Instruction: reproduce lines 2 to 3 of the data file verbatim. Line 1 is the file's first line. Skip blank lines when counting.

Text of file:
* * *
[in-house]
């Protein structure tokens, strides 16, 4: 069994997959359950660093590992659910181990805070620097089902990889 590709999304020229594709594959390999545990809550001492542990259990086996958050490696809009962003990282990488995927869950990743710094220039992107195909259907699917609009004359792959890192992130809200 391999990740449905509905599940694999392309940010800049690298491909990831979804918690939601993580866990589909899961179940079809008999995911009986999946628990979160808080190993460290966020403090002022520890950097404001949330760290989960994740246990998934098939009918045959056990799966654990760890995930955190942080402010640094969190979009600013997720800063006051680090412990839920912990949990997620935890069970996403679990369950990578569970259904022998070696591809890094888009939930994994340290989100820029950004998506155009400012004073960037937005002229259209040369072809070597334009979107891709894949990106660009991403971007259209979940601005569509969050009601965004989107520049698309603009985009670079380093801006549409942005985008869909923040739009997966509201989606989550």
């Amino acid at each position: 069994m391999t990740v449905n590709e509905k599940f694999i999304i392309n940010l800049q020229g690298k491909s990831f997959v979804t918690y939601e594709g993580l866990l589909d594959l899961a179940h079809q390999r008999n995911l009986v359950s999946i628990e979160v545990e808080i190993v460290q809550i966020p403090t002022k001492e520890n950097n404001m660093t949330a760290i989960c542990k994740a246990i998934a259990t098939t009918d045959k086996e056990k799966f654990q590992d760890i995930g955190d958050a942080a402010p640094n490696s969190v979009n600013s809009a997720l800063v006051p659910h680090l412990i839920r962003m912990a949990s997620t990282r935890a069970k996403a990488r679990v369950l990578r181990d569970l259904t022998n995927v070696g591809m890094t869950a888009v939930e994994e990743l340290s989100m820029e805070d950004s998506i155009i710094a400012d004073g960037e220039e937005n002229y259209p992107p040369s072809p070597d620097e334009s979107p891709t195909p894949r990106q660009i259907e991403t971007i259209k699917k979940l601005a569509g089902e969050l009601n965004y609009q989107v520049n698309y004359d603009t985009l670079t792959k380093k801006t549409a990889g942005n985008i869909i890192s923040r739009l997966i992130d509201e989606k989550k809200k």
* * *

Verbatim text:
């Protein structure tokens, strides 16, 4: 069994997959359950660093590992659910181990805070620097089902990889 590709999304020229594709594959390999545990809550001492542990259990086996958050490696809009962003990282990488995927869950990743710094220039992107195909259907699917609009004359792959890192992130809200 391999990740449905509905599940694999392309940010800049690298491909990831979804918690939601993580866990589909899961179940079809008999995911009986999946628990979160808080190993460290966020403090002022520890950097404001949330760290989960994740246990998934098939009918045959056990799966654990760890995930955190942080402010640094969190979009600013997720800063006051680090412990839920912990949990997620935890069970996403679990369950990578569970259904022998070696591809890094888009939930994994340290989100820029950004998506155009400012004073960037937005002229259209040369072809070597334009979107891709894949990106660009991403971007259209979940601005569509969050009601965004989107520049698309603009985009670079380093801006549409942005985008869909923040739009997966509201989606989550």
């Amino acid at each position: 069994m391999t990740v449905n590709e509905k599940f694999i999304i392309n940010l800049q020229g690298k491909s990831f997959v979804t918690y939601e594709g993580l866990l589909d594959l899961a179940h079809q390999r008999n995911l009986v359950s999946i628990e979160v545990e808080i190993v460290q809550i966020p403090t002022k001492e520890n950097n404001m660093t949330a760290i989960c542990k994740a246990i998934a259990t098939t009918d045959k086996e056990k799966f654990q590992d760890i995930g955190d958050a942080a402010p640094n490696s969190v979009n600013s809009a997720l800063v006051p659910h680090l412990i839920r962003m912990a949990s997620t990282r935890a069970k996403a990488r679990v369950l990578r181990d569970l259904t022998n995927v070696g591809m890094t869950a888009v939930e994994e990743l340290s989100m820029e805070d950004s998506i155009i710094a400012d004073g960037e220039e937005n002229y259209p992107p040369s072809p070597d620097e334009s979107p891709t195909p894949r990106q660009i259907e991403t971007i259209k699917k979940l601005a569509g089902e969050l009601n965004y609009q989107v520049n698309y004359d603009t985009l670079t792959k380093k801006t549409a990889g942005n985008i869909i890192s923040r739009l997966i992130d509201e989606k989550k809200k």